fe.LayoutUpdated += PageLayoutUpdated;
		}
		_onNavigatedToCalled = true;
		base.OnNavigated(sender, e);
	}

	void PageLayoutUpdated(object sender, EventArgs e)
	{
		var fe = _frame.Content as FrameworkElement;

		if (fe == null || fe.DataContext == null)
			return;

		if (_onNavigatedToCalled && (fe.DataContext is IFirstLayoutAware))
		{
			_onNavigatedToCalled = false;

			var dc = fe.DataContext as IFirstLayoutAware;
			Action.Invoke(dc,"AfterLayoutFirstUpdated",fe,fe);
		}
	}

}

To take advantage of this custom frame adapter, we need only inject it in our Caliburn Bootstrapper, in place of the default FrameAdapter. I’m using Ian Randall’s MicroIoc container here. Line 12 is the only change required to wake up the functionality in the class above.

public class AppBootstrapper : PhoneBootstrapper
{
	IMicroIocContainer container;

	protected override void Configure()
	{
		TiltEffect.SetIsTiltEnabled(RootFrame, true);

		container = new MicroIocContainer()
			.Register<MainPageViewModel>("MainPageViewModel")
			.Register<ItemListViewModel>("ItemListViewModel")
			.Register<ItemDetailViewModel>("ItemDetailViewModel")
			.Register<PlaceBidViewModel>("PlaceBidViewModel")
			.RegisterInstance<INavigationService>(new LayoutAwareFrameAdapter(RootFrame), null)
			.RegisterInstance<IPhoneService>(new PhoneApplicationServiceAdapter(PhoneService), null);
	   
	}
	
	[...]
}

Step 3

You would have seen the IFirstLayoutAware interface in the previous step. This is just a tiny interface that defines the behaviour required of View Models that will take advantage of our performance approach:

public interface IFirstLayoutAware
{
	IEnumerable<IResult> AfterLayoutFirstUpdated();
}

The IEnumerable<IResult> type will be familiar if you’ve read the documentation around Coroutines. I you haven’t, you need to do so right now before you read on. I’ll wait.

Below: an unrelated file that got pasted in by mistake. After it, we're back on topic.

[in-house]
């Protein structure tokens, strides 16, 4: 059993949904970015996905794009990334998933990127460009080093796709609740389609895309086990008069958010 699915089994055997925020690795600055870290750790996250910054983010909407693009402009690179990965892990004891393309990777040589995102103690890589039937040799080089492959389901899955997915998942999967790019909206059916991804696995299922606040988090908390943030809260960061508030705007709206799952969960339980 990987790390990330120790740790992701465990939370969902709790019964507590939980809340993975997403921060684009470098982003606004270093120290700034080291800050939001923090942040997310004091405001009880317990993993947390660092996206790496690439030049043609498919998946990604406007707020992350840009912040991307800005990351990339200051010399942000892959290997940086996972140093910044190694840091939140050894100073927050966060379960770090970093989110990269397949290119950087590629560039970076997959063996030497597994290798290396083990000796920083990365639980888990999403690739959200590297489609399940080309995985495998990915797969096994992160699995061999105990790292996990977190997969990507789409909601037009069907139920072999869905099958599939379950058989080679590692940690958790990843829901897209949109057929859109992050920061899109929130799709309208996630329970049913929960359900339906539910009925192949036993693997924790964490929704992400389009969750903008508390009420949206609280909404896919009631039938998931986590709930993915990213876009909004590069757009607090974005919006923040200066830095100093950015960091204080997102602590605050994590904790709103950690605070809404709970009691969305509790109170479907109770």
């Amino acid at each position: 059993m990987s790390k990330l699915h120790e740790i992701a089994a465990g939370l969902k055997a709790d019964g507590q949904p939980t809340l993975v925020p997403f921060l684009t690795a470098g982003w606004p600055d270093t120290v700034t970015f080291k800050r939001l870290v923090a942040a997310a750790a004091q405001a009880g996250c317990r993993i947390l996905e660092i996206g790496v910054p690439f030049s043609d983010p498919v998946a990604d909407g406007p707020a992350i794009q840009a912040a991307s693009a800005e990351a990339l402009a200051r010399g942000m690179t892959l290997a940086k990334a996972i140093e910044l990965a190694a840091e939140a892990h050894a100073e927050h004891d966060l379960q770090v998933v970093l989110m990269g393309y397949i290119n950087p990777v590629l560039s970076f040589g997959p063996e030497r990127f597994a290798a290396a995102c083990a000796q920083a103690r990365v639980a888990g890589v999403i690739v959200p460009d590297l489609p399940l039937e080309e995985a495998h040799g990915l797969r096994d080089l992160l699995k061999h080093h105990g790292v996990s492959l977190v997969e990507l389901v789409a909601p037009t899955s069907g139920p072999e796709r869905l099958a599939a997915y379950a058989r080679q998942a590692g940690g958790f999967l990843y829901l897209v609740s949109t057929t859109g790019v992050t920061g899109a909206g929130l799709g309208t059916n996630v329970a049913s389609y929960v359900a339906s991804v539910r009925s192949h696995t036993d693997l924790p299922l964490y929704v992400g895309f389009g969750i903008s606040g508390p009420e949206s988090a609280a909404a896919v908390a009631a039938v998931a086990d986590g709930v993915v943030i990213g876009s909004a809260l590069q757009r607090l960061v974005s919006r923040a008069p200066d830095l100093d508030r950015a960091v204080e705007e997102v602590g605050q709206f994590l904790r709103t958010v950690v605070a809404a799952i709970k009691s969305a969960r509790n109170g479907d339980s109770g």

Step 4

So, within any of your View Models that implement IFirstLayoutAware you need to implement that special method. How you do it will depend on how you’ve chosen to divide up the loading behaviour for your application, but here’s mine for the first page of my Silent Auction app:

public class MainPageViewModel : BusyIndicatorViewModelBase, IFirstLayoutAware
{
	[...]

	public IEnumerable<IResult> AfterLayoutFirstUpdated()
	{
		using (this.Block("Loading Auction Settings..."))
		{
			yield return new LoadSettings(SettingsAction.GetApiHost);
			yield return new LoadSettings(SettingsAction.GetSettings);
		}
		
		_canBrowseItems = true;
		//ping all properties
		Refresh();
		// can do this after page is visible...
		yield return new LoadAuctionItems();
	}
}

Isn’t it gorgeous? Those yield returns are sent to Caliburn’s Action pipeline, and executed in turn. There’s a lot of custom code behind each one, but just quickly:

  • LoadSettings does some asynchronous calls to a web API to get some basic information.
  • Once LoadSettings is complete, we can turn off the loading message and refresh some data on the page via Refresh(); (e.g. links to brand images that we have just loaded from settings).
  • LoadAuctionItems is less urgent (we need it for the next page), so it can happen last, and just chug away in the background while the user is thinking.